Fantastic Fest Review: KEEP AN EYE OUT! Is Quentin Dupieux At His Most Absurd

This article was originally published on the now-defunct Birth.Movies.Death in 2018.

It’s the end of the day, and you’re being questioned by the police. There’s no end in sight. You’re tired, hungry as hell, and thanks to a lack of windows, unable to tell what time it is. Worst of all, every single police officer in the station is quietly bonkers. It’d be surprising if things didn’t get weird.

That’s the situation faced by hapless, moustachioed Fuguain (Gregoire Ludig) in Quentin Dupieux’s latest film Au Poste! (Keep An Eye Out! in English). He’s been hauled in to give a statement about a corpse he found – which quickly turns into a banal, exhaustive description of his whole evening, involving a cockroach, a bag of chips, and a TV show about horses. When he’s left alone with a paranoid deputy, who promptly has a hilarious and fatal accident, Fuguain suddenly finds himself with not one, but two unexplained corpses on his hands.

A mostly single-location film built around Fuguain’s interrogation, Keep An Eye Out! is an absurd and often surreal comedy with some clever ideas tucked away inside. On its most basic level, it’s a low-key comic thriller, with the innocent Fuguain constantly under threat of being made to look guilty. Even when exonerating evidence comes out – exceptionally gross exonerating evidence – his interrogator Commissaire Buron (Man Bites Dog‘s Benoît Poelvoorde, increasingly George C. Scott-like) continues to grill him. Ludig is a fine straight man – and he has to be, for his predicament grows stranger as the film progresses.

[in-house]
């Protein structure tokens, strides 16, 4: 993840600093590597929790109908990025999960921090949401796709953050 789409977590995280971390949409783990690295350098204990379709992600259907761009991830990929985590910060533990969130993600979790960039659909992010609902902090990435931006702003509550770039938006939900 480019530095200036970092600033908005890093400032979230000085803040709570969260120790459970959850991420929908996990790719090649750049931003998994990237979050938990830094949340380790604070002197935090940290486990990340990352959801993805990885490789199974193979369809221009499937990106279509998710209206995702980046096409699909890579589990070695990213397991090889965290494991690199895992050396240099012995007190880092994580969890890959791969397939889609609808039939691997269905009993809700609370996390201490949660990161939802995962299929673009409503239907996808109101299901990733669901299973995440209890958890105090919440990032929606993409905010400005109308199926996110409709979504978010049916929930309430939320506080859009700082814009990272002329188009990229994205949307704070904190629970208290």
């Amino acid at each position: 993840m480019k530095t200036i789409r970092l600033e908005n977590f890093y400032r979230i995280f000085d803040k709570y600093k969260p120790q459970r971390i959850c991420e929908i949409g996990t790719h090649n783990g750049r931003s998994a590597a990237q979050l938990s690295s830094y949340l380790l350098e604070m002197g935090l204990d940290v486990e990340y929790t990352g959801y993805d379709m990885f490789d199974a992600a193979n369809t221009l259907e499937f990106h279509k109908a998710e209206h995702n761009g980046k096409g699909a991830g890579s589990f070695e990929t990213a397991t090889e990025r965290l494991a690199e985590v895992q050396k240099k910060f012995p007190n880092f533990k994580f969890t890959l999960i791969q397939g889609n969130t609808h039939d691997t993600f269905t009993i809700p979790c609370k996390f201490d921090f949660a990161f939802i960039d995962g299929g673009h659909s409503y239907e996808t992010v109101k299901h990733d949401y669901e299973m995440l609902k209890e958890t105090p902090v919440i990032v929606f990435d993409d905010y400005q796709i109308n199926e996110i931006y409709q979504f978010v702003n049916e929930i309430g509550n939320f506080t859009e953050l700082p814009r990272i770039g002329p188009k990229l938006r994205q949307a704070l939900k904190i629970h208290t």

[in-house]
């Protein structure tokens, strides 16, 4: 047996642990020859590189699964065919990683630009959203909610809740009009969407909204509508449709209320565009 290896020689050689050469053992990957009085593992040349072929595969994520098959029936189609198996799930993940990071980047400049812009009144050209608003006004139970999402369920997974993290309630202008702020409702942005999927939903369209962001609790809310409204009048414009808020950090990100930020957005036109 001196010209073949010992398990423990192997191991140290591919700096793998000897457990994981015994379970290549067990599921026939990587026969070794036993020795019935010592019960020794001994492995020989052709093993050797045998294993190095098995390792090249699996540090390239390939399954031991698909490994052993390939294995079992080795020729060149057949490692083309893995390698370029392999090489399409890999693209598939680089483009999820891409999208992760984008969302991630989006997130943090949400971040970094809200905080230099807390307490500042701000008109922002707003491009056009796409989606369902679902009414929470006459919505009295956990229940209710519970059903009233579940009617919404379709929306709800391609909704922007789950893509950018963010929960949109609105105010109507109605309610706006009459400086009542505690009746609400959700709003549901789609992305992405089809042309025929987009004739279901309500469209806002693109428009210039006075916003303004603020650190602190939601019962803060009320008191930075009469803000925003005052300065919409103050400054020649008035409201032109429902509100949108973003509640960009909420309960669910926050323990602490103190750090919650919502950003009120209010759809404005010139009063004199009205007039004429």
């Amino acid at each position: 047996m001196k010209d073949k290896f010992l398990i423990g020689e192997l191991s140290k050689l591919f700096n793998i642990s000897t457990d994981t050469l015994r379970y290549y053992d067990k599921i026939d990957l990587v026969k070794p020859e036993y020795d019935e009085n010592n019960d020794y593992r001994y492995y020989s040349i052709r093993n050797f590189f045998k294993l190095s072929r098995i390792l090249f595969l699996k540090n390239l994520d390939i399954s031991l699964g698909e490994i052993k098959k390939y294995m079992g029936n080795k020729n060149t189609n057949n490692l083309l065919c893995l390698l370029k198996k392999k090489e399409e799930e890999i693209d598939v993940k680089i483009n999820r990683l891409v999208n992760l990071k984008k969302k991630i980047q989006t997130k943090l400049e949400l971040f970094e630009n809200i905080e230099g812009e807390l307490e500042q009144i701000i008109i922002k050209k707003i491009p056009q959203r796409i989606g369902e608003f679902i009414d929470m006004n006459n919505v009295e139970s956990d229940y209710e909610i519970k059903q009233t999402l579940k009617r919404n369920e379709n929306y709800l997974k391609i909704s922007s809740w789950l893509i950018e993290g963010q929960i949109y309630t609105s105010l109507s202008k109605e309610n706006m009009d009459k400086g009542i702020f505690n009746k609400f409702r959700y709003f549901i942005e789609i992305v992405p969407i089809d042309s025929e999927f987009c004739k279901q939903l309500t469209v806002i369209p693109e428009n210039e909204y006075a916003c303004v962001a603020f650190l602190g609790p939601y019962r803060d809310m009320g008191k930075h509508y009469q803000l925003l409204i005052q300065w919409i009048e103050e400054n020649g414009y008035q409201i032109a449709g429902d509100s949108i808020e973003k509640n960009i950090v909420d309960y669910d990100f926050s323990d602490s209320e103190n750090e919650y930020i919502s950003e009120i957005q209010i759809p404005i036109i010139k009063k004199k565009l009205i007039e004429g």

Dupieux has lost none of his touch for memorable imagery: a man conducting an orchestra in a roadside meadow in his underwear, a police officer blowing cigarette smoke out through a hole in his chest, a deputy with one eye covered over with skin. Keep An Eye Out! also displays Dupieux’s talent for absurdist dialogue. Characters quibble over semantics, agonise over word meanings and misuses of idioms, and engage in otherwise infuriatingly banal exchanges that invoke a pleasantly funny, Pinteresque sense of bewilderment. Others drop massive bombs into conversation with a shrug, like the Commissaire’s casually suicidal son. It’s all very odd.

Dupieux has never overtly stylised his images much, from Steak to Rubber to Wrong Cops, instead matter-of-factly dropping strange scenarios onscreen, and he hasn’t changed approach here. Evenly-lit and conventionally-shot, the film is driven entirely by a talented troupe of actors delivering what could easily make for an engaging stage play. But it’s still got a few cinematic tricks up its sleeve.

As Keep An Eye Out! plows through its short running time, it starts to morph from a chamber piece into something more narratively abstract. Given that his film is made up mostly of men telling stories to each other, Dupieux puts several twists upon the notion of memory and the cinematic convention of flashback. Characters from the present-day action invade each other’s flashbacks – having conversations with each other, commenting on details, and even criticising them for being boring. Other flashbacks are revealed to be completely false. “Unreliable narrator” doesn’t even begin to cover it.

By the time Dupieux drops the audience into a literal fourth-wall-lifting climax and self-reflexive denouement, he’s truly messed with traditional notions of cinematic storytelling. Telling stories is something we do all the time, and there are many ways to go about it. Keep An Eye Out! tears those conventions to pieces – and it’s fucking funny while it does it.